IOWA, USA — Hispanic Heritage Month began on Sept. 15 and has come to end.
Throughout the month Local 5 spoke with Hispanic and Latino community leaders gaining an understanding of the challenges the community faces. They also helped examine the community's success in raising awareness these past decades and discussed what still needs to happen to reach true equality.
With one week left in the celebratory month, Local 5 discussed the differences in terms within the community with Joe Gonzalez, the executive director for Latino Resources, Inc. Some prefer "Hispanic" while others prefer the newer term "Latino".
"It's most generally acceptable to use 'Latino'", Gonzalez said, "but it's a generational thing, whether you go 'Hispanic', 'Latino', or now the newest term 'Latinx', which is more gender-neutral."
Earlier in October, Local 5 spoke with attorney and University of Iowa adjunct professor Andrew Bribriesco on the challenges many in the Iowa Hispanic and Latino community face today, despite decades of recognition and fights for equality.
"One thing in particular that Latinos face and what I get from my students is a sense of belonging," Bribriesco said. "There's an idea that Latinos are foreigners or that they're not really a part of the fabric of Iowa. And that's just not true."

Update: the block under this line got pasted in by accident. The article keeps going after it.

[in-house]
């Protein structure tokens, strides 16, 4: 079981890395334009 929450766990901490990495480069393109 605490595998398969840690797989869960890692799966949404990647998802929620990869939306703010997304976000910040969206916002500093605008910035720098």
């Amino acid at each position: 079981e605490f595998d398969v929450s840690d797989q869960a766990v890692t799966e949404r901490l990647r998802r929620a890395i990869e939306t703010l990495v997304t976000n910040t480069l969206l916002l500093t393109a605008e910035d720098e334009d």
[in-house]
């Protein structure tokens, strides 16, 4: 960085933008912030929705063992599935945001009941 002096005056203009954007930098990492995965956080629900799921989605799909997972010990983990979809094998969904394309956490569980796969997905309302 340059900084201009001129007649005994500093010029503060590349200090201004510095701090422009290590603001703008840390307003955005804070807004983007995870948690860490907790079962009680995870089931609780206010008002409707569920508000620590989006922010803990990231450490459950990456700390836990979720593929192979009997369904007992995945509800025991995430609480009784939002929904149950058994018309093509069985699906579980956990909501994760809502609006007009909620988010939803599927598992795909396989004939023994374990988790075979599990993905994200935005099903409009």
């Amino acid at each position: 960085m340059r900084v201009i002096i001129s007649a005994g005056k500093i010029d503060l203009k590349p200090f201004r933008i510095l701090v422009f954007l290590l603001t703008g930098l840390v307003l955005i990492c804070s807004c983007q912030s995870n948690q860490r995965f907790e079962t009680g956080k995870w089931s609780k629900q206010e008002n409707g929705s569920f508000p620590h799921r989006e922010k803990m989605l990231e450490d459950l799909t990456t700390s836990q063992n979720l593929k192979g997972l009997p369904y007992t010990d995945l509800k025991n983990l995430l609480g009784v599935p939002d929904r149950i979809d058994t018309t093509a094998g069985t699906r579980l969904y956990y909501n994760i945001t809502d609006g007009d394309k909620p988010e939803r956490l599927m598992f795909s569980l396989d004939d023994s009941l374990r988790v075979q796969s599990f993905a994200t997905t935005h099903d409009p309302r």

The month got its start in 1968 as a weeklong celebration of "the Hispanic tradition," according to a proclamation issued by President Lyndon B. Johnson. Congress passed a law authorizing the president to issue the annual proclamation.
Twenty years later, Congress passed a new law extending it to last a month.
On Sept. 14, 1989, President George H.W. Bush issued the first National Hispanic Heritage Month Proclamation. Every president has issued one annually since.
Hispanic Heritage Month recognizes the contributions of Americans with roots in Spain, Mexico, Central America, South America and the Spanish-speaking nations of the Caribbean.
It kicks off on Sept. 15, a day that marks Independence Day for Costa Rica, El Salvador, Guatemala, Honduras and Nicaragua.
Mexico celebrates its independence day on Sept. 16.
In the United States, the Hispanic population reached a record high in 2019 with 60.6 million, according to the Pew Research Center. Last year, 12 states had at least 1 million Hispanic residents.
While Iowa is not one of those, more than 6% of Iowa's population is Hispanic or Latino. That's almost 200,000 people.
According to 2019 data from the Iowa Data Center, Crawford County has the highest percentage of Hispanic or Latino population at 28.9%. That's followed by Buena Vista (26.4%), Marshall (23.0%), Muscatine (18.3%), and Woodbury (17.4%).
WFAA contributed to this report